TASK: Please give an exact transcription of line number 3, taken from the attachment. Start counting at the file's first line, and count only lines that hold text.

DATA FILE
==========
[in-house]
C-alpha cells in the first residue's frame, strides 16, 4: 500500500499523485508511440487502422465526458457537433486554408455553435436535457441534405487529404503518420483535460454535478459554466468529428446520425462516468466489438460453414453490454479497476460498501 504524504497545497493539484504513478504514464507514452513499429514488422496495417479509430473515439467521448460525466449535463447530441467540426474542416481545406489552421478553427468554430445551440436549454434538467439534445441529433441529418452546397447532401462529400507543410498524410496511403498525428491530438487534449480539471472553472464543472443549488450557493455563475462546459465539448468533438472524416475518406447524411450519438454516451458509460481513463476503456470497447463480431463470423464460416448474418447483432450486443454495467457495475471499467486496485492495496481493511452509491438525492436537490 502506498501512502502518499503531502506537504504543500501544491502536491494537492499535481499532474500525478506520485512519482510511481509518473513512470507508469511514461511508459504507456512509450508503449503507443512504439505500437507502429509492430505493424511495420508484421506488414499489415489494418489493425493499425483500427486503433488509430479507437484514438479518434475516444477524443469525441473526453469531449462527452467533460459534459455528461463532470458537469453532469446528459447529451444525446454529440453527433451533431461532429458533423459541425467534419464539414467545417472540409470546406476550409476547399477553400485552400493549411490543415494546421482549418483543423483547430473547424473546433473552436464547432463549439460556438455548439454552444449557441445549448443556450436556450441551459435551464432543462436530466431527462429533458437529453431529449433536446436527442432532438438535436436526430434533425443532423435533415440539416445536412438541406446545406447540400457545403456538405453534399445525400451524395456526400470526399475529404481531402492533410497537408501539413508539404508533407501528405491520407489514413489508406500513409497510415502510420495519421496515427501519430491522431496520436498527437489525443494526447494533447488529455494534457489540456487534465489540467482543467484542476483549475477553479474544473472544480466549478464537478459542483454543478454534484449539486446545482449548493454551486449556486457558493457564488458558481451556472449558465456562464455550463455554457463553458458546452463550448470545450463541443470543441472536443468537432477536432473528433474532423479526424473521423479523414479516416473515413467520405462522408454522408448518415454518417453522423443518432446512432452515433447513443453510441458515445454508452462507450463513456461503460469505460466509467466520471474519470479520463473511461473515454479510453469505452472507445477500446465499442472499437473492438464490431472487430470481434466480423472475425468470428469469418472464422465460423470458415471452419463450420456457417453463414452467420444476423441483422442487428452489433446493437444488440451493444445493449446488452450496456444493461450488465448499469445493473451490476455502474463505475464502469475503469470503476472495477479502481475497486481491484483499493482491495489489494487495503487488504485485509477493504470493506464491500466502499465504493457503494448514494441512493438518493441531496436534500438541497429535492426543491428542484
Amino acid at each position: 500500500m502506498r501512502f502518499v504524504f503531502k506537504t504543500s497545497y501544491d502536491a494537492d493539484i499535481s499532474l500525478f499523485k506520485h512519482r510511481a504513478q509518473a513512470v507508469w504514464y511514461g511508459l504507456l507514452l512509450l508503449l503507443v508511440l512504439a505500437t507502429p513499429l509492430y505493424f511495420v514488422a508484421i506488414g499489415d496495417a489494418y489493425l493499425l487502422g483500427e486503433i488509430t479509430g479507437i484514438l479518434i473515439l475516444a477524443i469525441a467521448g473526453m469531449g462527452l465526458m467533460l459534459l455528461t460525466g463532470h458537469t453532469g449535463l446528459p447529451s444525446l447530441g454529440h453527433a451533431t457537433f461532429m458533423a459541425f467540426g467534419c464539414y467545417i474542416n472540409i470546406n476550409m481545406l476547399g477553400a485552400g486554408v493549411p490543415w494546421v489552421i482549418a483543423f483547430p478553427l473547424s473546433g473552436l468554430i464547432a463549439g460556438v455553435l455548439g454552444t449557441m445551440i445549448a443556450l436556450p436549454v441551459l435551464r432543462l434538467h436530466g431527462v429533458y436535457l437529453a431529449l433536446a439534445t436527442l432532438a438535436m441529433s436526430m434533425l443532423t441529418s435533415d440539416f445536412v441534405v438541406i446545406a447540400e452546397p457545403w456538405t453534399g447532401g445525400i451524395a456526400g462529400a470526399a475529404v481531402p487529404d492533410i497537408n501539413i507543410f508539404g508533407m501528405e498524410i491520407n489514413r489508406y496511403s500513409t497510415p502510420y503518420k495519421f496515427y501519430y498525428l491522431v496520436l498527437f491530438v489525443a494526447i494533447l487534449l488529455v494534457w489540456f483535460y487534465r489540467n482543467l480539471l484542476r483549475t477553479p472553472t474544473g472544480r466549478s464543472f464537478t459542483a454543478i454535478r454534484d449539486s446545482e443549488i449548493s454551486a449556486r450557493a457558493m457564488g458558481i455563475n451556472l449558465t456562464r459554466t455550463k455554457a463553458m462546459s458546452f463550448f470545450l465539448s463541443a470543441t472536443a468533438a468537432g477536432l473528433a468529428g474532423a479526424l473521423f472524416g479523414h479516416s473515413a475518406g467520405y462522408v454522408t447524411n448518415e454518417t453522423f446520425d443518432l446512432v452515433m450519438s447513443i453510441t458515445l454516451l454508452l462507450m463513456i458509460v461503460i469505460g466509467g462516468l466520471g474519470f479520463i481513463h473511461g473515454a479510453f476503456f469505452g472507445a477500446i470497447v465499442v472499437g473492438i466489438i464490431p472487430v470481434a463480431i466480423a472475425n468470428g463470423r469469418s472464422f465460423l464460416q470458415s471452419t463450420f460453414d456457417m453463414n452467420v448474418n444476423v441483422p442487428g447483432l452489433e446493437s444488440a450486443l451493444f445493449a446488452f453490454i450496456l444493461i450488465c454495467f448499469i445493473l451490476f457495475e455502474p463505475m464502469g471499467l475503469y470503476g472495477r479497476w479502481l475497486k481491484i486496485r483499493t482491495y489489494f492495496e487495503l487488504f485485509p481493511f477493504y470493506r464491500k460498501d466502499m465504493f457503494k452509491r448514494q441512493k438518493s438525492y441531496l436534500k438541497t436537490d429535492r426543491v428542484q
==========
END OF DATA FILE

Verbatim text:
Amino acid at each position: 500500500m502506498r501512502f502518499v504524504f503531502k506537504t504543500s497545497y501544491d502536491a494537492d493539484i499535481s499532474l500525478f499523485k506520485h512519482r510511481a504513478q509518473a513512470v507508469w504514464y511514461g511508459l504507456l507514452l512509450l508503449l503507443v508511440l512504439a505500437t507502429p513499429l509492430y505493424f511495420v514488422a508484421i506488414g499489415d496495417a489494418y489493425l493499425l487502422g483500427e486503433i488509430t479509430g479507437i484514438l479518434i473515439l475516444a477524443i469525441a467521448g473526453m469531449g462527452l465526458m467533460l459534459l455528461t460525466g463532470h458537469t453532469g449535463l446528459p447529451s444525446l447530441g454529440h453527433a451533431t457537433f461532429m458533423a459541425f467540426g467534419c464539414y467545417i474542416n472540409i470546406n476550409m481545406l476547399g477553400a485552400g486554408v493549411p490543415w494546421v489552421i482549418a483543423f483547430p478553427l473547424s473546433g473552436l468554430i464547432a463549439g460556438v455553435l455548439g454552444t449557441m445551440i445549448a443556450l436556450p436549454v441551459l435551464r432543462l434538467h436530466g431527462v429533458y436535457l437529453a431529449l433536446a439534445t436527442l432532438a438535436m441529433s436526430m434533425l443532423t441529418s435533415d440539416f445536412v441534405v438541406i446545406a447540400e452546397p457545403w456538405t453534399g447532401g445525400i451524395a456526400g462529400a470526399a475529404v481531402p487529404d492533410i497537408n501539413i507543410f508539404g508533407m501528405e498524410i491520407n489514413r489508406y496511403s500513409t497510415p502510420y503518420k495519421f496515427y501519430y498525428l491522431v496520436l498527437f491530438v489525443a494526447i494533447l487534449l488529455v494534457w489540456f483535460y487534465r489540467n482543467l480539471l484542476r483549475t477553479p472553472t474544473g472544480r466549478s464543472f464537478t459542483a454543478i454535478r454534484d449539486s446545482e443549488i449548493s454551486a449556486r450557493a457558493m457564488g458558481i455563475n451556472l449558465t456562464r459554466t455550463k455554457a463553458m462546459s458546452f463550448f470545450l465539448s463541443a470543441t472536443a468533438a468537432g477536432l473528433a468529428g474532423a479526424l473521423f472524416g479523414h479516416s473515413a475518406g467520405y462522408v454522408t447524411n448518415e454518417t453522423f446520425d443518432l446512432v452515433m450519438s447513443i453510441t458515445l454516451l454508452l462507450m463513456i458509460v461503460i469505460g466509467g462516468l466520471g474519470f479520463i481513463h473511461g473515454a479510453f476503456f469505452g472507445a477500446i470497447v465499442v472499437g473492438i466489438i464490431p472487430v470481434a463480431i466480423a472475425n468470428g463470423r469469418s472464422f465460423l464460416q470458415s471452419t463450420f460453414d456457417m453463414n452467420v448474418n444476423v441483422p442487428g447483432l452489433e446493437s444488440a450486443l451493444f445493449a446488452f453490454i450496456l444493461i450488465c454495467f448499469i445493473l451490476f457495475e455502474p463505475m464502469g471499467l475503469y470503476g472495477r479497476w479502481l475497486k481491484i486496485r483499493t482491495y489489494f492495496e487495503l487488504f485485509p481493511f477493504y470493506r464491500k460498501d466502499m465504493f457503494k452509491r448514494q441512493k438518493s438525492y441531496l436534500k438541497t436537490d429535492r426543491v428542484q